I ended up with a large tax bill and a larger overdraft with little to show for my endeavours. Giving up self-employment (cessation) was tough – like giving up cigarettes. But I had the choice- just.
The flexibility is always with the employer
For many insurers including Merchant Investors, Lloyds Life, Irish Life, General Porfolio, Target Life and to a lesser degree Abbey and Allied Dunbar, the gig-economy was the source of almost all new business
The insurance industry turned a blind eye to the quality of its new business and the labour practices of the brokers who organised it. Many people like me were forced to miss-sell shamelessly. It took the Financial Services Act (1987) to create some semblance of order. The insurance companies paid a price through restitution , but it took a couple of decades before that price was paid.
Now the insurance companies see the 6m or so self-employed – served in the past by insurance agents like me, as new business again.
Last week, Aviva and Royal London published a joint report suggesting that the self-employed could have the right to have 4% of their wages docked into a workplace pension.
As there is no gig-economy of insurance salesmen able to sign up the rabble, the insurers have suggested a Carousel be built, which will fit them up with an approved pension depending on where they are standing in the queue.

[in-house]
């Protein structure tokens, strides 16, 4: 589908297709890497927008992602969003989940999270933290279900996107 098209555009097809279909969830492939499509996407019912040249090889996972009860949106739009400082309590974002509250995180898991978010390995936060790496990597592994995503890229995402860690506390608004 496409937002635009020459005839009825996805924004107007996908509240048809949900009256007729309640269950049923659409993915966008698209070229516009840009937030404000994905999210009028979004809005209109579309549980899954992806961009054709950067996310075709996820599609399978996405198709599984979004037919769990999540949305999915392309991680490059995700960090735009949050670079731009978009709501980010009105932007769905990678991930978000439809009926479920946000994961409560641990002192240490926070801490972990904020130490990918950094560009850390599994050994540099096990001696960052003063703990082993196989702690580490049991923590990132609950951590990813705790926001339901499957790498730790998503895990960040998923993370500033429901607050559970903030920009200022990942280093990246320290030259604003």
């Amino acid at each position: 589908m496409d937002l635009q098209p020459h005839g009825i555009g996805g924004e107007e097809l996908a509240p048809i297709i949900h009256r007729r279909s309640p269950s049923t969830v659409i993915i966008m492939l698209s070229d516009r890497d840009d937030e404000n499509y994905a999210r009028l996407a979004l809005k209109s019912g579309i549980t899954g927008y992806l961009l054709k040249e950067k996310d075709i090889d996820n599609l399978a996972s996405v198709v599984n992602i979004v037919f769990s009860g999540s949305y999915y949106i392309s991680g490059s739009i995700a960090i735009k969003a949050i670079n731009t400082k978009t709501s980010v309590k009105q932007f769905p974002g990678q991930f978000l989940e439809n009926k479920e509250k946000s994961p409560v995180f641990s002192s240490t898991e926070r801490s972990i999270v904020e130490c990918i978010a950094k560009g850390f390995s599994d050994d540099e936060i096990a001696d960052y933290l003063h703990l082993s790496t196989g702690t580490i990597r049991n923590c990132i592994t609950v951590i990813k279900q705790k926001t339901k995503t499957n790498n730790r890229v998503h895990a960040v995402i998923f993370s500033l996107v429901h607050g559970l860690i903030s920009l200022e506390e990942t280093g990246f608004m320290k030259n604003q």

What passing bells for those who work as cattle?
This ludicrous suggestion reminds me that those who sit at the top of insurance companies have never sold insurance one on one. I know the guys (and they are mostly guys) at the top of Aviva and Royal London. They never worked in the gig-economy and they certainly don’t know the potential customers they’re trying to fit-up via this Carousel.
If we really did think that all workplace pensions were the same then we could fit all the self-employed up with NEST and be done with it. Or we could get the insurers and private master-trusts to bid against NEST for exclusivity.
But we don’t do things like that in the UK. We set up workplace pensions so that employers had not just the right but the obligation to choose the workplace pension offered to staff.
I am in the trade press this week saying just this. Insurance companies can waffle on (listen to John Lawson for proof), but the Taylor Report is not about bolstering their new business figures.